This type of mounting of the sub-bass speakers is referred to as a dual vented bandpass enclosure. Bandpass refers to a band of frequencies that this speaker configuration will reproduce, frequencies either side of this will be rejected. This type of arrangement has the advantage that it has its own natural crossover frequency and will attenuate higher frequencies at roughly 12dB per octave. As applied to the present invention, this arrangement is particularly efficient because higher frequency signals are electronically filtered before they reach the sub-bass speakers 52 and 54, and thus the resonance problems at the ported vents which are sometimes associated with such construction at higher audible frequencies is not a problem. The principle behind the dual vented bandpass enclosure is as follows. A partition is placed somewhere is near the center of the enclosure and the bass speaker is mounted on this. The longitudinal baffle 154 is such a partition. This longitudinal baffle 154 serves as the speaker baffle. The front chamber 170 is then vented or slot ported to tune the cabinet. In this way, the audio output is from the vent 62 and no direct output comes from the speaker driver 52 itself. The horizontal vent 63 in turn, vents the first rear chamber portion 158. The audio output therefore comes from this second horizontal vent 63, as well as the vertical vent 62. This extends the low bass response of the combined enclosure of first sub- woofer 52 down below those frequencies at which a conventional "direct radiating" bass cabinet would produce, because the present arrangement allows for maximum controlled excursion of the speaker. If the rear speaker chamber 158 were sealed, then the sub-bass speaker 52 is held much tighter because of the enclosed air contained in rear chamber 158 and the bass response of the speaker 52 would roll off at a higher frequency. The arrangement illustrated results in an extended bass response, as compared to a "direct radiating" bass arrangement which would normally require a larger speaker cone area to achieve a comparable response.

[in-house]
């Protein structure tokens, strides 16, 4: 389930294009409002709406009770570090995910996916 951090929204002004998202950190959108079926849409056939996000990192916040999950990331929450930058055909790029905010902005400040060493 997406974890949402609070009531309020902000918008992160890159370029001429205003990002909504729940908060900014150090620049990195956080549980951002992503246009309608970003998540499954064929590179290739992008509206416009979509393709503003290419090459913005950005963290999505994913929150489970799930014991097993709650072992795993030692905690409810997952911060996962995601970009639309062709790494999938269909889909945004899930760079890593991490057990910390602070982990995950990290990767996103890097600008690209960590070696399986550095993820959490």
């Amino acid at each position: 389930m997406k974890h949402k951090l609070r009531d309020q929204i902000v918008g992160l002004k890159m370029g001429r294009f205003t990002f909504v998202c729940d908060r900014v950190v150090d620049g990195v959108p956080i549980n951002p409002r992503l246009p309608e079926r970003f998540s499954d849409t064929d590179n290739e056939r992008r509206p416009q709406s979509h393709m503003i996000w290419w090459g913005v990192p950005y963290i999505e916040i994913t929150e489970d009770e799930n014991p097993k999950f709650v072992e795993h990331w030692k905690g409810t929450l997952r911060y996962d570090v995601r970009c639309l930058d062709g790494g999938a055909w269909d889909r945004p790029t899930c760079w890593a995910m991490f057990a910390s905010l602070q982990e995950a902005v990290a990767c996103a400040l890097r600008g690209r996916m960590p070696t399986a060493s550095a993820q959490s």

The irregular plan shape of front wall 34 as seen in Fig. 4 results in the first, second and third speakers 42, 44 and 46 being directed non-parallel to each other. In the specific embodiment illustrated, the center speaker 44 faces directly forward. The left and right front speakers 42 and 46 are aimed about 15° toward the center and forward.

The slotted port acoustical outlets 62 and 63 associated with first sub- woofer 52 may be described as first sub- woofer openings 62 and 63 defined in the front wall 34 between the first and second speaker openings 56 and 58. Similarly, the slotted port acoustic outlets 64 and 65 associated with second sub-woofer 54 may be described as a sub-woofer openings 64 and 65 defined in the front wall 34 between the second and third speaker openings 58 and 60. The system 10 also includes self adhesive feet (not shown) for all units, the two microphone stands 19, and lengths of suitable speaker cable to connect the remote speakers 48 and 50 to the amplifier 72. The wiring connecting amplifier 72 to the rear speakers 48 and 50 may be flat tape adhesive wiring. One advantage of the system 10 is that all of the wiring between the amplifiers and speakers is contained within the cabinet 14 which eliminates the typical wiring "nest" associated with multiple speaker systems utilized with personal computers. Referring now to Fig. 7, a schematic illustration is there shown of the amplifier system included in the speaker system 10 and the various connections to the speakers 42-54.